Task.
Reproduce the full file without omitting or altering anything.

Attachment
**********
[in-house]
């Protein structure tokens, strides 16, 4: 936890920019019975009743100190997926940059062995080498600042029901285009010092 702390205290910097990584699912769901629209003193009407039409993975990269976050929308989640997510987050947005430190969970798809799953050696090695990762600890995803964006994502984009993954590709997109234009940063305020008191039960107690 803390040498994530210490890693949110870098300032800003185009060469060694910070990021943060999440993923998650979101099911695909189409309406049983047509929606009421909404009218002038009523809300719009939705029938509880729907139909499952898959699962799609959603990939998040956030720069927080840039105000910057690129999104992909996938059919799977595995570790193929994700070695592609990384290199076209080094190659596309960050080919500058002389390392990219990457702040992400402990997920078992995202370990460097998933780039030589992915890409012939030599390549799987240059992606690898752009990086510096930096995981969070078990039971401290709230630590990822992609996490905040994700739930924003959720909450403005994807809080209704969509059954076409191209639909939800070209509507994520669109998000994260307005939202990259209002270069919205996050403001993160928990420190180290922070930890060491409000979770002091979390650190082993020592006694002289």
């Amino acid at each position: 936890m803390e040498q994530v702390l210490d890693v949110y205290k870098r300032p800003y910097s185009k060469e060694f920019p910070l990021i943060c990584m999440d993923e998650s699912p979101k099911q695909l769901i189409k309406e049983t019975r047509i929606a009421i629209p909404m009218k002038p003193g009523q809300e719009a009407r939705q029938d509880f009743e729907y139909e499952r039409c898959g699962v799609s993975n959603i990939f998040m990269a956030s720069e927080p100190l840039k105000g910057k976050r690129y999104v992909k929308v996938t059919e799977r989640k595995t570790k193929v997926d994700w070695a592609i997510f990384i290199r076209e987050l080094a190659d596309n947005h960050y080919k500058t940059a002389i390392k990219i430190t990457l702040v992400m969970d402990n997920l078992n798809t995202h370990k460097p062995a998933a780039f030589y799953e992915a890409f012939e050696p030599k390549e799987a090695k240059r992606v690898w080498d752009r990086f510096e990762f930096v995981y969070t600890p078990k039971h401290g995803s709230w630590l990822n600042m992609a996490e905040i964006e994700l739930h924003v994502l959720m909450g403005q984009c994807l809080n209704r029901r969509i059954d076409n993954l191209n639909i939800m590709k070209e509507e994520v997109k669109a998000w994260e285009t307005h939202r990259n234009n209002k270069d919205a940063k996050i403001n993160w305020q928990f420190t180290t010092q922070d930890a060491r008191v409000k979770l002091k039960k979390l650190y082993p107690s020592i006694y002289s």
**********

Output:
[in-house]
């Protein structure tokens, strides 16, 4: 936890920019019975009743100190997926940059062995080498600042029901285009010092 702390205290910097990584699912769901629209003193009407039409993975990269976050929308989640997510987050947005430190969970798809799953050696090695990762600890995803964006994502984009993954590709997109234009940063305020008191039960107690 803390040498994530210490890693949110870098300032800003185009060469060694910070990021943060999440993923998650979101099911695909189409309406049983047509929606009421909404009218002038009523809300719009939705029938509880729907139909499952898959699962799609959603990939998040956030720069927080840039105000910057690129999104992909996938059919799977595995570790193929994700070695592609990384290199076209080094190659596309960050080919500058002389390392990219990457702040992400402990997920078992995202370990460097998933780039030589992915890409012939030599390549799987240059992606690898752009990086510096930096995981969070078990039971401290709230630590990822992609996490905040994700739930924003959720909450403005994807809080209704969509059954076409191209639909939800070209509507994520669109998000994260307005939202990259209002270069919205996050403001993160928990420190180290922070930890060491409000979770002091979390650190082993020592006694002289």
């Amino acid at each position: 936890m803390e040498q994530v702390l210490d890693v949110y205290k870098r300032p800003y910097s185009k060469e060694f920019p910070l990021i943060c990584m999440d993923e998650s699912p979101k099911q695909l769901i189409k309406e049983t019975r047509i929606a009421i629209p909404m009218k002038p003193g009523q809300e719009a009407r939705q029938d509880f009743e729907y139909e499952r039409c898959g699962v799609s993975n959603i990939f998040m990269a956030s720069e927080p100190l840039k105000g910057k976050r690129y999104v992909k929308v996938t059919e799977r989640k595995t570790k193929v997926d994700w070695a592609i997510f990384i290199r076209e987050l080094a190659d596309n947005h960050y080919k500058t940059a002389i390392k990219i430190t990457l702040v992400m969970d402990n997920l078992n798809t995202h370990k460097p062995a998933a780039f030589y799953e992915a890409f012939e050696p030599k390549e799987a090695k240059r992606v690898w080498d752009r990086f510096e990762f930096v995981y969070t600890p078990k039971h401290g995803s709230w630590l990822n600042m992609a996490e905040i964006e994700l739930h924003v994502l959720m909450g403005q984009c994807l809080n209704r029901r969509i059954d076409n993954l191209n639909i939800m590709k070209e509507e994520v997109k669109a998000w994260e285009t307005h939202r990259n234009n209002k270069d919205a940063k996050i403001n993160w305020q928990f420190t180290t010092q922070d930890a060491r008191v409000k979770l002091k039960k979390l650190y082993p107690s020592i006694y002289s």